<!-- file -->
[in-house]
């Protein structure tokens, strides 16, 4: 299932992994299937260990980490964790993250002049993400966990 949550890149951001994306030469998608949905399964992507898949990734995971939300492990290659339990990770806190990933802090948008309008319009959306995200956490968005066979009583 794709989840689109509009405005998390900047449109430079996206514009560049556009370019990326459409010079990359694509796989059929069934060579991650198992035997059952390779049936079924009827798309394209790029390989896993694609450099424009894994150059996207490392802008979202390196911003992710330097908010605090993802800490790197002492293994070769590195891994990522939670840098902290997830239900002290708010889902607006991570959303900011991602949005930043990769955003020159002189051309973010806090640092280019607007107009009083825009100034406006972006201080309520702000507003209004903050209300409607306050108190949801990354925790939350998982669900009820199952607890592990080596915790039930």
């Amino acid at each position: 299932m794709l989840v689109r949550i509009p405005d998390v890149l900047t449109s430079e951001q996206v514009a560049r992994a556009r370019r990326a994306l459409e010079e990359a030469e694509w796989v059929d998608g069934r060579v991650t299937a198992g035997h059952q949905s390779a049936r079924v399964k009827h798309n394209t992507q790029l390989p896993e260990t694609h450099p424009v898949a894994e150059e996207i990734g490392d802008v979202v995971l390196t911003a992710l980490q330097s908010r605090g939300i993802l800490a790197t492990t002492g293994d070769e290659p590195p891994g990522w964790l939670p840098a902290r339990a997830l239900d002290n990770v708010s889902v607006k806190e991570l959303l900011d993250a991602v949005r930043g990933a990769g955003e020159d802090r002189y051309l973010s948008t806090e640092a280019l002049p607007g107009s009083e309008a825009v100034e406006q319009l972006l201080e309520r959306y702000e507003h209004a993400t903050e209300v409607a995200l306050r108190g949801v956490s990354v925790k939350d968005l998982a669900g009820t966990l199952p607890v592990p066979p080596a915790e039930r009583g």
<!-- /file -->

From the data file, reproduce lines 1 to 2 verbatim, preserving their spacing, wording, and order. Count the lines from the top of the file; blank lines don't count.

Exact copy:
[in-house]
């Protein structure tokens, strides 16, 4: 299932992994299937260990980490964790993250002049993400966990 949550890149951001994306030469998608949905399964992507898949990734995971939300492990290659339990990770806190990933802090948008309008319009959306995200956490968005066979009583 794709989840689109509009405005998390900047449109430079996206514009560049556009370019990326459409010079990359694509796989059929069934060579991650198992035997059952390779049936079924009827798309394209790029390989896993694609450099424009894994150059996207490392802008979202390196911003992710330097908010605090993802800490790197002492293994070769590195891994990522939670840098902290997830239900002290708010889902607006991570959303900011991602949005930043990769955003020159002189051309973010806090640092280019607007107009009083825009100034406006972006201080309520702000507003209004903050209300409607306050108190949801990354925790939350998982669900009820199952607890592990080596915790039930």